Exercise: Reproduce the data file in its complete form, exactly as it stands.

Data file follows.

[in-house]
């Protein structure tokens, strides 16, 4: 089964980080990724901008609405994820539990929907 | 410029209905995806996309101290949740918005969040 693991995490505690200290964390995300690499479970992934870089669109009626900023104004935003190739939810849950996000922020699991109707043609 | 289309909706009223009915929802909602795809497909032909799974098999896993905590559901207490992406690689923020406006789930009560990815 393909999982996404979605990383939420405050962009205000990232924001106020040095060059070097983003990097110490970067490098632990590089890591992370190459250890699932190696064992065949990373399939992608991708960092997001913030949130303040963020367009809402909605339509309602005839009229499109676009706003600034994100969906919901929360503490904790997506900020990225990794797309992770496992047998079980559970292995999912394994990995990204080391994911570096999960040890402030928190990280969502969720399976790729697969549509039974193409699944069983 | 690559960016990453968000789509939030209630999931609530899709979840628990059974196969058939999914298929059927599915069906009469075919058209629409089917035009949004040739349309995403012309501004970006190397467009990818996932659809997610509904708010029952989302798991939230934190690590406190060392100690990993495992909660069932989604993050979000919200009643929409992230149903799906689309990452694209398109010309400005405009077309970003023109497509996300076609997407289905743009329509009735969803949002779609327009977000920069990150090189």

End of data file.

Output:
[in-house]
């Protein structure tokens, strides 16, 4: 089964980080990724901008609405994820539990929907 | 410029209905995806996309101290949740918005969040 693991995490505690200290964390995300690499479970992934870089669109009626900023104004935003190739939810849950996000922020699991109707043609 | 289309909706009223009915929802909602795809497909032909799974098999896993905590559901207490992406690689923020406006789930009560990815 393909999982996404979605990383939420405050962009205000990232924001106020040095060059070097983003990097110490970067490098632990590089890591992370190459250890699932190696064992065949990373399939992608991708960092997001913030949130303040963020367009809402909605339509309602005839009229499109676009706003600034994100969906919901929360503490904790997506900020990225990794797309992770496992047998079980559970292995999912394994990995990204080391994911570096999960040890402030928190990280969502969720399976790729697969549509039974193409699944069983 | 690559960016990453968000789509939030209630999931609530899709979840628990059974196969058939999914298929059927599915069906009469075919058209629409089917035009949004040739349309995403012309501004970006190397467009990818996932659809997610509904708010029952989302798991939230934190690590406190060392100690990993495992909660069932989604993050979000919200009643929409992230149903799906689309990452694209398109010309400005405009077309970003023109497509996300076609997407289905743009329509009735969803949002779609327009977000920069990150090189």